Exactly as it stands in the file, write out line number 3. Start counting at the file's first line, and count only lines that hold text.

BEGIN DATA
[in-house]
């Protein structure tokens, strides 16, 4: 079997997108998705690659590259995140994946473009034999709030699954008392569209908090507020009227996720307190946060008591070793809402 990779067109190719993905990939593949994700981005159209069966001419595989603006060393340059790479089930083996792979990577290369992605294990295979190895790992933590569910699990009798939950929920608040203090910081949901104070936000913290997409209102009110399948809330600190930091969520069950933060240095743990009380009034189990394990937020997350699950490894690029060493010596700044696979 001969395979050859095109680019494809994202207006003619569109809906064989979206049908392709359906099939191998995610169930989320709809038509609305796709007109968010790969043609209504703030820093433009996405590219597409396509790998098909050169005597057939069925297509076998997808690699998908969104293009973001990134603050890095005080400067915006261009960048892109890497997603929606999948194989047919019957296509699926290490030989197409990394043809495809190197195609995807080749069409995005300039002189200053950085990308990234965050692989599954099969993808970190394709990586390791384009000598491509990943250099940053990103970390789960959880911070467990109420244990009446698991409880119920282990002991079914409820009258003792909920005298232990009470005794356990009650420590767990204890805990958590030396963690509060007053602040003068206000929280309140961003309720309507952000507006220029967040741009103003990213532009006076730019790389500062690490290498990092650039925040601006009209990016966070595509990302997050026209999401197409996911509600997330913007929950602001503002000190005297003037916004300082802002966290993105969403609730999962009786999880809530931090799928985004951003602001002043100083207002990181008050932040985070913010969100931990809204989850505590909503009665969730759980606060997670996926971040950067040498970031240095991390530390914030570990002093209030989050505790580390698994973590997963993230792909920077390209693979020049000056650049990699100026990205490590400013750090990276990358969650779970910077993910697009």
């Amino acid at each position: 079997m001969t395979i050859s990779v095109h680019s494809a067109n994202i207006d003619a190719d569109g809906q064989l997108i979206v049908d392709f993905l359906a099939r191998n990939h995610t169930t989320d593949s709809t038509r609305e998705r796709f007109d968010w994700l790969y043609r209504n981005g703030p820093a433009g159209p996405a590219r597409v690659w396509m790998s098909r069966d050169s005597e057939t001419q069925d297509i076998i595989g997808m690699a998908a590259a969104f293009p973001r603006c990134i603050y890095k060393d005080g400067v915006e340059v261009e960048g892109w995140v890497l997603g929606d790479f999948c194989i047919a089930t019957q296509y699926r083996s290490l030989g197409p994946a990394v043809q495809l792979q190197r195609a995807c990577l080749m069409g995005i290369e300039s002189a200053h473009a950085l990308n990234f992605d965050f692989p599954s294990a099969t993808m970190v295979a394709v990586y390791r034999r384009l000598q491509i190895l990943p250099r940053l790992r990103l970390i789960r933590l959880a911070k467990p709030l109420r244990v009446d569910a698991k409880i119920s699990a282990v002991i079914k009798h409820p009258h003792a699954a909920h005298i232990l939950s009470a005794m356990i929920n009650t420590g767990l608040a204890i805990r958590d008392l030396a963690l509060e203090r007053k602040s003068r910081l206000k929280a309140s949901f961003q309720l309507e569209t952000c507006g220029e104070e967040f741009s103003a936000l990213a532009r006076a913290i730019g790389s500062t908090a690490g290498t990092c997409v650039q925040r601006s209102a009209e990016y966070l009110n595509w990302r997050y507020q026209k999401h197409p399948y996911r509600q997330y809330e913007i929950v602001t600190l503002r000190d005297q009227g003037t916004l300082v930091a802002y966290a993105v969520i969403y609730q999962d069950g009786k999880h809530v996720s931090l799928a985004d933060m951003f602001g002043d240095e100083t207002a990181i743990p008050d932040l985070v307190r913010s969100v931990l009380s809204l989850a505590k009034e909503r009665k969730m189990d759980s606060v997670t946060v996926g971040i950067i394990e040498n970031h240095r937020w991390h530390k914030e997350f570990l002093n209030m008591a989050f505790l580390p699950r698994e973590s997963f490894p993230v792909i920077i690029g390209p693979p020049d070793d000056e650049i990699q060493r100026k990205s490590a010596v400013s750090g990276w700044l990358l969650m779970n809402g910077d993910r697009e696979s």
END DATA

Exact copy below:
């Amino acid at each position: 079997m001969t395979i050859s990779v095109h680019s494809a067109n994202i207006d003619a190719d569109g809906q064989l997108i979206v049908d392709f993905l359906a099939r191998n990939h995610t169930t989320d593949s709809t038509r609305e998705r796709f007109d968010w994700l790969y043609r209504n981005g703030p820093a433009g159209p996405a590219r597409v690659w396509m790998s098909r069966d050169s005597e057939t001419q069925d297509i076998i595989g997808m690699a998908a590259a969104f293009p973001r603006c990134i603050y890095k060393d005080g400067v915006e340059v261009e960048g892109w995140v890497l997603g929606d790479f999948c194989i047919a089930t019957q296509y699926r083996s290490l030989g197409p994946a990394v043809q495809l792979q190197r195609a995807c990577l080749m069409g995005i290369e300039s002189a200053h473009a950085l990308n990234f992605d965050f692989p599954s294990a099969t993808m970190v295979a394709v990586y390791r034999r384009l000598q491509i190895l990943p250099r940053l790992r990103l970390i789960r933590l959880a911070k467990p709030l109420r244990v009446d569910a698991k409880i119920s699990a282990v002991i079914k009798h409820p009258h003792a699954a909920h005298i232990l939950s009470a005794m356990i929920n009650t420590g767990l608040a204890i805990r958590d008392l030396a963690l509060e203090r007053k602040s003068r910081l206000k929280a309140s949901f961003q309720l309507e569209t952000c507006g220029e104070e967040f741009s103003a936000l990213a532009r006076a913290i730019g790389s500062t908090a690490g290498t990092c997409v650039q925040r601006s209102a009209e990016y966070l009110n595509w990302r997050y507020q026209k999401h197409p399948y996911r509600q997330y809330e913007i929950v602001t600190l503002r000190d005297q009227g003037t916004l300082v930091a802002y966290a993105v969520i969403y609730q999962d069950g009786k999880h809530v996720s931090l799928a985004d933060m951003f602001g002043d240095e100083t207002a990181i743990p008050d932040l985070v307190r913010s969100v931990l009380s809204l989850a505590k009034e909503r009665k969730m189990d759980s606060v997670t946060v996926g971040i950067i394990e040498n970031h240095r937020w991390h530390k914030e997350f570990l002093n209030m008591a989050f505790l580390p699950r698994e973590s997963f490894p993230v792909i920077i690029g390209p693979p020049d070793d000056e650049i990699q060493r100026k990205s490590a010596v400013s750090g990276w700044l990358l969650m779970n809402g910077d993910r697009e696979s």